The TARDIS is an amazing machine. I’m not talking about it being a time machine or a spaceship, or how it’s bigger on the inside, or how it was constructed (not saying how – spoilers!), or what the Doctor thinks about it (more spoilers!). I’m talking about the TARDIS as a literary device. Let’s take a look at it.
The Doctor’s TARDIS is unique. TARDISs in general work the same way, except that their Chameleon Circuits are working, so they can actually change appearance. The idea is that before they land, they take a survey of the surroundings and select an appearance that would blend in, so that the TARDIS isn’t noticed by the local inhabitants. I’m not quite sure how well this worked in practice; in the city of Logopolis (in the episode “Logopolis”), the entire city was made of round stone huts, but the Master’s TARDIS chose the form of a Greek column. The locals didn’t notice this, but still, it really didn’t blend in at all. But no matter: the Doctor’s TARDIS’ Chameleon Circuit doesn’t work and it’s stuck in the form of a blue police box.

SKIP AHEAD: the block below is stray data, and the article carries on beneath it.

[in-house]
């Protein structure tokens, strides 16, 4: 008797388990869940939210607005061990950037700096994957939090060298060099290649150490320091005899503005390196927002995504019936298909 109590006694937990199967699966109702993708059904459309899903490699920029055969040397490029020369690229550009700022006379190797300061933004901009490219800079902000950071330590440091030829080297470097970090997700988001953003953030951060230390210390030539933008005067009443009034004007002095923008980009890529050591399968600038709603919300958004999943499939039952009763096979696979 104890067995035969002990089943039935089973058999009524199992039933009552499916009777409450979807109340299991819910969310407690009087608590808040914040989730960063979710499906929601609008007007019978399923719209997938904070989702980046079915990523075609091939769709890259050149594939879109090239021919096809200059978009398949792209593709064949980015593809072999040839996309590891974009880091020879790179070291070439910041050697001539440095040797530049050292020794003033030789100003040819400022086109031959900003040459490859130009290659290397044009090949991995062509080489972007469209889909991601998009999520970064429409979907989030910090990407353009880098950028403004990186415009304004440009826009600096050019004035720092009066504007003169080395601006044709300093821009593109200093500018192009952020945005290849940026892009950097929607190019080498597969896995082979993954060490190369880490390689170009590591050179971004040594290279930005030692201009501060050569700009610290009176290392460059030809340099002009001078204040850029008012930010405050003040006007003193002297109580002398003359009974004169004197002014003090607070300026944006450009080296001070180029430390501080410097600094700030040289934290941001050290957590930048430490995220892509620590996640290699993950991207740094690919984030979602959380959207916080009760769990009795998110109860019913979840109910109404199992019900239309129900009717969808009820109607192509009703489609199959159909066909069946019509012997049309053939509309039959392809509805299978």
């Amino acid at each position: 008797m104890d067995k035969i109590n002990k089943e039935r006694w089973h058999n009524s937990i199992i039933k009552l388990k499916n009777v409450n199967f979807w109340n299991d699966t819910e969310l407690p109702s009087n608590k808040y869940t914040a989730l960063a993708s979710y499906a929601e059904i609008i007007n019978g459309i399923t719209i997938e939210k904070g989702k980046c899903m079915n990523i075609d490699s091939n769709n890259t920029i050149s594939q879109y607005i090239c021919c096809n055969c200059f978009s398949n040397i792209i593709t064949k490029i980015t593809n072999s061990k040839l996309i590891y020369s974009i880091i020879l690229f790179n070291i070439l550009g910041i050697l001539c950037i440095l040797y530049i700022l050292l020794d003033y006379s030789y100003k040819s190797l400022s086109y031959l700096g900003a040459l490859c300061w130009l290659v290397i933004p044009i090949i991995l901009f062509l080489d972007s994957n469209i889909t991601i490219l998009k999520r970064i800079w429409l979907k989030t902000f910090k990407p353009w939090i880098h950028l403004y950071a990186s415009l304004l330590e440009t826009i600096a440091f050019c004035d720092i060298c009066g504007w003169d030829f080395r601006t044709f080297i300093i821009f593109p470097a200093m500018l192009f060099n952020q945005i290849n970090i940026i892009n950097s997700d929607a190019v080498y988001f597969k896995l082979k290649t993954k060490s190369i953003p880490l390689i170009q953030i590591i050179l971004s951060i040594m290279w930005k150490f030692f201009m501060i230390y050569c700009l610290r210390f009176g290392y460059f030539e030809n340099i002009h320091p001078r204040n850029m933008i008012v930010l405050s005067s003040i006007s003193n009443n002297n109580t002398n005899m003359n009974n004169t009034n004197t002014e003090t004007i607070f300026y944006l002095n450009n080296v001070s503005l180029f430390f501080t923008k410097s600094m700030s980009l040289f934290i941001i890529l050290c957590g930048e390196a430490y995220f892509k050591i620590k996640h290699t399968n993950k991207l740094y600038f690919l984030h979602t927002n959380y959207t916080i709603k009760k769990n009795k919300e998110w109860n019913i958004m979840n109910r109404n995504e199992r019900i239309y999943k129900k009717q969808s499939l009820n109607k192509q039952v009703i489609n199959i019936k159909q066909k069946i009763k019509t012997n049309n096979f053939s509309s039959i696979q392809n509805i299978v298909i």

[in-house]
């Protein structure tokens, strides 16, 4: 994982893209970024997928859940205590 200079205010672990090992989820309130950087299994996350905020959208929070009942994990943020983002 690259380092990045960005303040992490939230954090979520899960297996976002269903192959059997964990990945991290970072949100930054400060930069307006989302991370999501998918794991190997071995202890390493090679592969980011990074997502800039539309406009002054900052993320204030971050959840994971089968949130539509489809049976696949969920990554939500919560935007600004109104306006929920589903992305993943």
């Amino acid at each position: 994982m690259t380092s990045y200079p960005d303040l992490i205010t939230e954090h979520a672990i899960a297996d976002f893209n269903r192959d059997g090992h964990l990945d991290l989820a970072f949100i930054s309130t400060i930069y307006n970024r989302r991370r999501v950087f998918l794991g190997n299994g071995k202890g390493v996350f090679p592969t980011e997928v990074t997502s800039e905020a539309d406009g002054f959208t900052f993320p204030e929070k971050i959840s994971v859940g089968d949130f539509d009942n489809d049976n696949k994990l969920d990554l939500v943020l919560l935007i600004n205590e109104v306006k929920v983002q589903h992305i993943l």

So there you have it. The TARDIS is in a form that people today wouldn’t even recognize if it wasn’t for the Doctor Who show itself (and of course, the inhabitants of the Doctor Who universe do not have Doctor Who on television, so they don’t recognize it at all [though, I suppose they could have Doctor Who on television, which would lead to a lot more nested brackets in this sentence]). It also seems to have a perception filter on it, so that people who don’t know what the TARDIS is tend to not see it. At least, that’s the only explanation I could come up with for why people aren’t always staring at it. Some people are able to see it without a specific reason to (a boy spray paints graffiti on the side of it in one episode, for example).
My estimate is that on the outside, the TARDIS is a little less than two meters square (yes, I’m American, but the show is British and the metric system is superior anyway) and perhaps three meters tall. On the inside, though we see very little beyond the console room in the new series, the TARDIS has a vast interior. The Eleventh Doctor hints at the size of the TARDIS in his first episode when he mentions that when TARDIS landed on its side, the swimming pool was now in the library, but consider this. In “Castrovalva,” just after the Doctor regenerated into his fifth incarnation, he unravels the Fourth Doctor’s scarf, tying one end to the door of the console room, so that he can find the Zero Room using the yarn as a path back. He eventually runs out of scarf and has to start dropping clothing. Considering that the scarf was around 18 feet long and used at least a thousand yards of wool (I’ve knitted a Fourth Doctor scarf and I can tell you, this estimate is very low), the TARDIS is extremely huge. (Due to the events in the episode, the Doctor jettisons 25% of the TARDIS’ volume, but it’s still huge.)